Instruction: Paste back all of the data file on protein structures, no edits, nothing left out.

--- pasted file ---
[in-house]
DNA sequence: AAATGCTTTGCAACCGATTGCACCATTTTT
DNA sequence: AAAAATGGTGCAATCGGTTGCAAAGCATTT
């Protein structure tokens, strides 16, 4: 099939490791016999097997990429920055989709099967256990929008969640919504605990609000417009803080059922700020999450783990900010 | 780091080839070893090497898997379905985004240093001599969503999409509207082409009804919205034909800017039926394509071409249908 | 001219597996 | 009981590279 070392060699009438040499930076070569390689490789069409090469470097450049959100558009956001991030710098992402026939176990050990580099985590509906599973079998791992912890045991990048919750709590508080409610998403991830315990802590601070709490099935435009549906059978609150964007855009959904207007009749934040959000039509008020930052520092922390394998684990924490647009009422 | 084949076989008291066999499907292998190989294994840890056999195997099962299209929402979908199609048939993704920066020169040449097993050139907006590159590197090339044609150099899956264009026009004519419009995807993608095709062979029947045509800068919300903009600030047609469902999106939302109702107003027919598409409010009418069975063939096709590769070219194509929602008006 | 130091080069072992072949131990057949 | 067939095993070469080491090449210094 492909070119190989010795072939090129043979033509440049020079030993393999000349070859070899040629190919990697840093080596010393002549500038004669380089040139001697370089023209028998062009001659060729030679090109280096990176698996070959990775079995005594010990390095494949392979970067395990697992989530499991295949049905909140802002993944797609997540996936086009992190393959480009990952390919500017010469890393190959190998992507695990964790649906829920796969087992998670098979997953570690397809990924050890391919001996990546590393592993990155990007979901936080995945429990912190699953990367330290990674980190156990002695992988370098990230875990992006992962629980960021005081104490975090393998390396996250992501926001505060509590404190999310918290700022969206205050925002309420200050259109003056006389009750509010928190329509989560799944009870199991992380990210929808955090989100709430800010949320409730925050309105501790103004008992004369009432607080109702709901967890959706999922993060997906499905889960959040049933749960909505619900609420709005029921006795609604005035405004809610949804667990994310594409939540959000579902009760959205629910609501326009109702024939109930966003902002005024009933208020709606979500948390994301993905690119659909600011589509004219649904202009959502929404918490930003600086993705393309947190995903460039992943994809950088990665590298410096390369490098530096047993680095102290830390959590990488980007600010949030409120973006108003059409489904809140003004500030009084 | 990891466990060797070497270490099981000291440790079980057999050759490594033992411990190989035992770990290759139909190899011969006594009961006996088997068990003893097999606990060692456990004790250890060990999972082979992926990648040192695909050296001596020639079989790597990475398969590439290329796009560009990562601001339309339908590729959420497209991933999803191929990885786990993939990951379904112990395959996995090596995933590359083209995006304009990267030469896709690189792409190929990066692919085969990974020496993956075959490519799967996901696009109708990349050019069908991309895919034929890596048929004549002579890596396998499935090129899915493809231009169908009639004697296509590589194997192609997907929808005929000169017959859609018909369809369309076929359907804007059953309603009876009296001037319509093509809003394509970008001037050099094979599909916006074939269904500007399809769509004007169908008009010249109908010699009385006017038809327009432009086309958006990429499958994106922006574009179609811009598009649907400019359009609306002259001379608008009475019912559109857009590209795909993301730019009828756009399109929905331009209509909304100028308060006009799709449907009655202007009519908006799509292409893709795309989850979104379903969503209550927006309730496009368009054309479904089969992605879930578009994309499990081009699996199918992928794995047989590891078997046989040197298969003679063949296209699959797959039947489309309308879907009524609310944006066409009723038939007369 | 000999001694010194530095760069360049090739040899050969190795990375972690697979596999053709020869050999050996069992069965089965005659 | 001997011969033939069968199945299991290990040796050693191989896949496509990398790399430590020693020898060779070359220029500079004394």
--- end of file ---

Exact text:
[in-house]
DNA sequence: AAATGCTTTGCAACCGATTGCACCATTTTT
DNA sequence: AAAAATGGTGCAATCGGTTGCAAAGCATTT
């Protein structure tokens, strides 16, 4: 099939490791016999097997990429920055989709099967256990929008969640919504605990609000417009803080059922700020999450783990900010 | 780091080839070893090497898997379905985004240093001599969503999409509207082409009804919205034909800017039926394509071409249908 | 001219597996 | 009981590279 070392060699009438040499930076070569390689490789069409090469470097450049959100558009956001991030710098992402026939176990050990580099985590509906599973079998791992912890045991990048919750709590508080409610998403991830315990802590601070709490099935435009549906059978609150964007855009959904207007009749934040959000039509008020930052520092922390394998684990924490647009009422 | 084949076989008291066999499907292998190989294994840890056999195997099962299209929402979908199609048939993704920066020169040449097993050139907006590159590197090339044609150099899956264009026009004519419009995807993608095709062979029947045509800068919300903009600030047609469902999106939302109702107003027919598409409010009418069975063939096709590769070219194509929602008006 | 130091080069072992072949131990057949 | 067939095993070469080491090449210094 492909070119190989010795072939090129043979033509440049020079030993393999000349070859070899040629190919990697840093080596010393002549500038004669380089040139001697370089023209028998062009001659060729030679090109280096990176698996070959990775079995005594010990390095494949392979970067395990697992989530499991295949049905909140802002993944797609997540996936086009992190393959480009990952390919500017010469890393190959190998992507695990964790649906829920796969087992998670098979997953570690397809990924050890391919001996990546590393592993990155990007979901936080995945429990912190699953990367330290990674980190156990002695992988370098990230875990992006992962629980960021005081104490975090393998390396996250992501926001505060509590404190999310918290700022969206205050925002309420200050259109003056006389009750509010928190329509989560799944009870199991992380990210929808955090989100709430800010949320409730925050309105501790103004008992004369009432607080109702709901967890959706999922993060997906499905889960959040049933749960909505619900609420709005029921006795609604005035405004809610949804667990994310594409939540959000579902009760959205629910609501326009109702024939109930966003902002005024009933208020709606979500948390994301993905690119659909600011589509004219649904202009959502929404918490930003600086993705393309947190995903460039992943994809950088990665590298410096390369490098530096047993680095102290830390959590990488980007600010949030409120973006108003059409489904809140003004500030009084 | 990891466990060797070497270490099981000291440790079980057999050759490594033992411990190989035992770990290759139909190899011969006594009961006996088997068990003893097999606990060692456990004790250890060990999972082979992926990648040192695909050296001596020639079989790597990475398969590439290329796009560009990562601001339309339908590729959420497209991933999803191929990885786990993939990951379904112990395959996995090596995933590359083209995006304009990267030469896709690189792409190929990066692919085969990974020496993956075959490519799967996901696009109708990349050019069908991309895919034929890596048929004549002579890596396998499935090129899915493809231009169908009639004697296509590589194997192609997907929808005929000169017959859609018909369809369309076929359907804007059953309603009876009296001037319509093509809003394509970008001037050099094979599909916006074939269904500007399809769509004007169908008009010249109908010699009385006017038809327009432009086309958006990429499958994106922006574009179609811009598009649907400019359009609306002259001379608008009475019912559109857009590209795909993301730019009828756009399109929905331009209509909304100028308060006009799709449907009655202007009519908006799509292409893709795309989850979104379903969503209550927006309730496009368009054309479904089969992605879930578009994309499990081009699996199918992928794995047989590891078997046989040197298969003679063949296209699959797959039947489309309308879907009524609310944006066409009723038939007369 | 000999001694010194530095760069360049090739040899050969190795990375972690697979596999053709020869050999050996069992069965089965005659 | 001997011969033939069968199945299991290990040796050693191989896949496509990398790399430590020693020898060779070359220029500079004394």